Artist: Mamadou Diabate
Title Of Album: Griot Classique
Year Of Release: 2014
Quality: V0 Kbps
Total Time: 74:55 min
Total Size: 133 MB
01. Nelson Mandela
02. Ahlah Barison
03. Bi Kaira
04. Sambou De Mande
06. Amadou Ly
07. Keep It Simple
11. Master Kora Only
Mamadou Diabate’s sixth album affirms that he is one of the finest kora players living in the world today. With his 2009 Grammy Award in Best Traditional World Music for his last solo album, Douga Mansa, he returns with a new solo album Griot Classique. It is dedicated to his father, Djelimory N’fa Diabate, and to Nelson Mandela. Featuring new composition, innovating on the traditional melodies, these new pieces highlight his versatility as a composer. While playing his one kora, Mamadou’s simultaneous combination of accompaniment and solo playing produces sounds of two koras playing at once, highlighting his adept skill as a kora virtuoso.
Mamadou was destined to play the kora. He was born in 1975 in Kita, a Malian city long known as a center for the arts and culture of the Manding people of West Africa. As the name Diabate indicates, Mamadou comes from a family of griots, or jelis as they are known among the Manding. Jelis are more than just traditional musicians. They use music and sometimes oratory to preserve and sustain people's consciousness of the past: a past that stretches back to the 13th century when the Manding king Sunjata Keita consolidated the vast Empire of Mali, covering much of West Africa. The stories of these glory days and the times since remain important touchstones for people today, not only for the Manding, but for many citizens of Mali, Guinea, Gambia, Senegal, Guinea Bissau, Cote D’Ivoire, Burkina Faso, and Sierra Leone. So to be born to a distinguished jeli family in Kita is already an auspicious beginning.
Mamadou's father Djelimory played the kora, the jeli's venerable 21-string harp. He was widely known as N'fa Diabate, one of the founders of the Instrumental Ensemble of Mali and recorded on the National Radio of Mali. At the age of four, Mamadou went to live with his father in Bamako, where the Ensemble was based. When it came time for him to return to Kita and go to school, Mamadou knew that the kora was his destiny. His father had taught him how to play the instrument, and from there he listened and watched and devoted himself to practicing the kora, to the point that his mother worried that he was not concentrating enough on school. When she took it away, it only reduced his interest in studying, and he quickly resorted to making his own kora so he could continue.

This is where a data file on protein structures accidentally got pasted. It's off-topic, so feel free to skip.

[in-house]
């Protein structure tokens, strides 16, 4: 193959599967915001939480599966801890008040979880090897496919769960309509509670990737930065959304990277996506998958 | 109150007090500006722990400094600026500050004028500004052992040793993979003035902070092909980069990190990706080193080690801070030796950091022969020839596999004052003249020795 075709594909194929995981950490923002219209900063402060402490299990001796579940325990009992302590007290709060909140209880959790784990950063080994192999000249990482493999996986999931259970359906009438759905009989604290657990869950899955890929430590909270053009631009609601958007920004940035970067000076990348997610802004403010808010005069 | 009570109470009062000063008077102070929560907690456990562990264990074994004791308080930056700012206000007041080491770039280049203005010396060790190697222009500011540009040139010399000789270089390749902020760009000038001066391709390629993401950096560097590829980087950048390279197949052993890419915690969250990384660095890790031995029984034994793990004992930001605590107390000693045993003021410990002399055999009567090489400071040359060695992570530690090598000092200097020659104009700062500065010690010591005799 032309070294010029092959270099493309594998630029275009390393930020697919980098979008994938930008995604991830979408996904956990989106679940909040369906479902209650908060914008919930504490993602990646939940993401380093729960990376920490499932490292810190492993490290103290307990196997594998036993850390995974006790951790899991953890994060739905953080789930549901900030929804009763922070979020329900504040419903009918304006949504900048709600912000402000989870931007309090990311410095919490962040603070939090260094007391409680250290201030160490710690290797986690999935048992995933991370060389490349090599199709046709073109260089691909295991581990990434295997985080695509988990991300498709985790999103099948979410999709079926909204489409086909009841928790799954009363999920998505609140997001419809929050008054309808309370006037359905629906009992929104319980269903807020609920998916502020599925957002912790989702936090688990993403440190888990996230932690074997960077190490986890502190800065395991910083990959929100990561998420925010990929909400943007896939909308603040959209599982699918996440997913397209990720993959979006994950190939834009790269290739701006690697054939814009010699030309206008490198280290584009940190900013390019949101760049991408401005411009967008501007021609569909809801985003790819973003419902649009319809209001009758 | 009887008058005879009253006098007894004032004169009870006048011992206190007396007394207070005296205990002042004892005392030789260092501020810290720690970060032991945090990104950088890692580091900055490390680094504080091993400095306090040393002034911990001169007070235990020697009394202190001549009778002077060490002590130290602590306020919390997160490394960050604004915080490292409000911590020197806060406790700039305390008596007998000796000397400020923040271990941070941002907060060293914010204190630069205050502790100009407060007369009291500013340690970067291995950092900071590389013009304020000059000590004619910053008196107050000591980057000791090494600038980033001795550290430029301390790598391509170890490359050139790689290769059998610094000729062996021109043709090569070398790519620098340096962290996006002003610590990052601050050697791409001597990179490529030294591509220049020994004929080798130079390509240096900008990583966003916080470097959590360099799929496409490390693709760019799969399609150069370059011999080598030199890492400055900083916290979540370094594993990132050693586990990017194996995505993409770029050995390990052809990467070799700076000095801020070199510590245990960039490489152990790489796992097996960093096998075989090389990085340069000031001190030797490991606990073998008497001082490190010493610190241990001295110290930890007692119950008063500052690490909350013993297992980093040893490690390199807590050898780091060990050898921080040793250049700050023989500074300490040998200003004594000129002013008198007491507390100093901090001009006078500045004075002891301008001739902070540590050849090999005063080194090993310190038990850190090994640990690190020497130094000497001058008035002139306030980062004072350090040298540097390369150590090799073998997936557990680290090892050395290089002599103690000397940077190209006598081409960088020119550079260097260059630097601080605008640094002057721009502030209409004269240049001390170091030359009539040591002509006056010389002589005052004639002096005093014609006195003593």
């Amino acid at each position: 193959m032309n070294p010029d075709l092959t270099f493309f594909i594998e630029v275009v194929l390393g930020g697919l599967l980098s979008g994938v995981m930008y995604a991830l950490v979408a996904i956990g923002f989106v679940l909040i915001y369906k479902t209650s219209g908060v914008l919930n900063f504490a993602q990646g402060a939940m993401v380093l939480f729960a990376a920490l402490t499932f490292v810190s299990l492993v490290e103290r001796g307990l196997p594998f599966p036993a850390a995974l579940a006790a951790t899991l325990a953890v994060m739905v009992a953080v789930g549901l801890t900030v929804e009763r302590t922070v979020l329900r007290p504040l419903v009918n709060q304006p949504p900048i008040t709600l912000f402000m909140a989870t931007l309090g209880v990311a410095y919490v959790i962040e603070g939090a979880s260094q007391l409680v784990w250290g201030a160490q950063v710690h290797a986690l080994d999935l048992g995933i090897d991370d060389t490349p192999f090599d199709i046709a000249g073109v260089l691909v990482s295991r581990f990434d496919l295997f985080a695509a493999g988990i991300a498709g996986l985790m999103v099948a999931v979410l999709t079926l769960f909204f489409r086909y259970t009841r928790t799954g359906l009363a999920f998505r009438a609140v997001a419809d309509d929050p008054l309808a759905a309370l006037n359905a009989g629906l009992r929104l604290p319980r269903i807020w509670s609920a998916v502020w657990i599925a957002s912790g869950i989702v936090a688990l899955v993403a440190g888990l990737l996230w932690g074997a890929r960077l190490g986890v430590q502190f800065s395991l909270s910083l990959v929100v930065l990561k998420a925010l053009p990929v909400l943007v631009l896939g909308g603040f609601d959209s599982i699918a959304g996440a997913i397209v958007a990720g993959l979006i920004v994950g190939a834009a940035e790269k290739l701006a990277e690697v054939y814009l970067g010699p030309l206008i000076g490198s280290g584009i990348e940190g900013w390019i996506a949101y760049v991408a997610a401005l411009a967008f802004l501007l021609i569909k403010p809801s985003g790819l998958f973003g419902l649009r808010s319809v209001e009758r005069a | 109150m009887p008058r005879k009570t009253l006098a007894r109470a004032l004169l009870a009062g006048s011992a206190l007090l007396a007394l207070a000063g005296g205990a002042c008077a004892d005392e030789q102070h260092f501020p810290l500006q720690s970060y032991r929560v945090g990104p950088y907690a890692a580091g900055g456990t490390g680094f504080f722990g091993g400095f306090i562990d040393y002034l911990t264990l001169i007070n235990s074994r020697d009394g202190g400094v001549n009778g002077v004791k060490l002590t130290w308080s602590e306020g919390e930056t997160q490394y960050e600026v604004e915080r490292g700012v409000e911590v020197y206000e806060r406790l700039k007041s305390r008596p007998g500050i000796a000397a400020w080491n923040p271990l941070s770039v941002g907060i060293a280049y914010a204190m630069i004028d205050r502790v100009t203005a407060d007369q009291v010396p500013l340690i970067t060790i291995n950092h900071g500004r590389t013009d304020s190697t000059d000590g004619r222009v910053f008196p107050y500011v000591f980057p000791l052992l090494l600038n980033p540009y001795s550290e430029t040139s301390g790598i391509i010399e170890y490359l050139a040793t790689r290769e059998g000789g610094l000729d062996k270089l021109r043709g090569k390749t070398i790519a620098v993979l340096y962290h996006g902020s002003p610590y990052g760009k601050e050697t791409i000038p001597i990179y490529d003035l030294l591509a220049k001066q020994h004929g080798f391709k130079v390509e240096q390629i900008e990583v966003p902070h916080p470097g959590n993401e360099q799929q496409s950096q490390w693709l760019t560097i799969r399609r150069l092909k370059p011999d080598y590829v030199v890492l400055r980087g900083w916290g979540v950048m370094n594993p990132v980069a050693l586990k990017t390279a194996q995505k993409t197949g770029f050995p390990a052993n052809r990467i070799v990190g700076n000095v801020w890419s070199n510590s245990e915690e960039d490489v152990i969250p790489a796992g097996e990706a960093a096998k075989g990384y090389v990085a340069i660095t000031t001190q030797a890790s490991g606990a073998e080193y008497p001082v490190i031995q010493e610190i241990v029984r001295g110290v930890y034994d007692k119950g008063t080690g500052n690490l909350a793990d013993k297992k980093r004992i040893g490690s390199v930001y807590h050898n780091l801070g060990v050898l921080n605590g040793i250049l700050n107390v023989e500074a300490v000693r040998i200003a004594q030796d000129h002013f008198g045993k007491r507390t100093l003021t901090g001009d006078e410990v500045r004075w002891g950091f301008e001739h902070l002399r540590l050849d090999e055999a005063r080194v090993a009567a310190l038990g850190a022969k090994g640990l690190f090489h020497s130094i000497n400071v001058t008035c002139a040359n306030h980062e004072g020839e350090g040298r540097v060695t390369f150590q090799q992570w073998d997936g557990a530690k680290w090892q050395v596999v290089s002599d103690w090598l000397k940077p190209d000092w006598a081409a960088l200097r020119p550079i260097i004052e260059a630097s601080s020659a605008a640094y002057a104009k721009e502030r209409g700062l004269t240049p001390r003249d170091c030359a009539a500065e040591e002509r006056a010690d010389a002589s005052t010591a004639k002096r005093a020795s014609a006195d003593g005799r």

Mamadou says that his father advised him to listen to all the best kora players and to learn from each one. The kora itself came from the Empire of Mali, which was located in the present-day region of Gabu, centered between Guinea Bissau, Gambia, and Senegal. The Malian kora tradition has always put a premium on holding onto the old ways while constantly innovating and developing the art in new ways.
In 2000, Mamadou recorded his debut Tunga (Alula), which means adventure, and this wide ranging, collaborative work served as the calling card of a most adventurous musician. In 2003, he recorded Behmanka (World Village). Here, in the tradition of his cousin, Toumani, Mamadou challenged himself to make a solo recording, one that would demonstrate his profound knowledge of tradition, his mastery of his instrument, and his personal innovation as a player. It is a tour de force, and it earned him a Grammy Award nomination in 2005. In 2006 Mamadou released another ensemble album, Heritage (World Village). In the following year, American Folk Alliance awarded him World Music Artist of the Year, 2007. Mamadou released his second solo album in 2008, Douga Mansa (World Village). This earned him the 2009 Grammy Award for Best Traditional World Music. Courage (World Village), recorded in Bamako, Mali, was released in 2011.
Special thanks to Jason Richmond for his vision and determination for this project, and to the Rotimi Foundation for financial support.
Thanks to Will “Kairaba” Ridenour and Teli Shabu for their assistance with the recording, my wife Dafina Blacksher Diabate, and all the wonderful people who have been supporting me since I continued my musical career here in the U.S.A.
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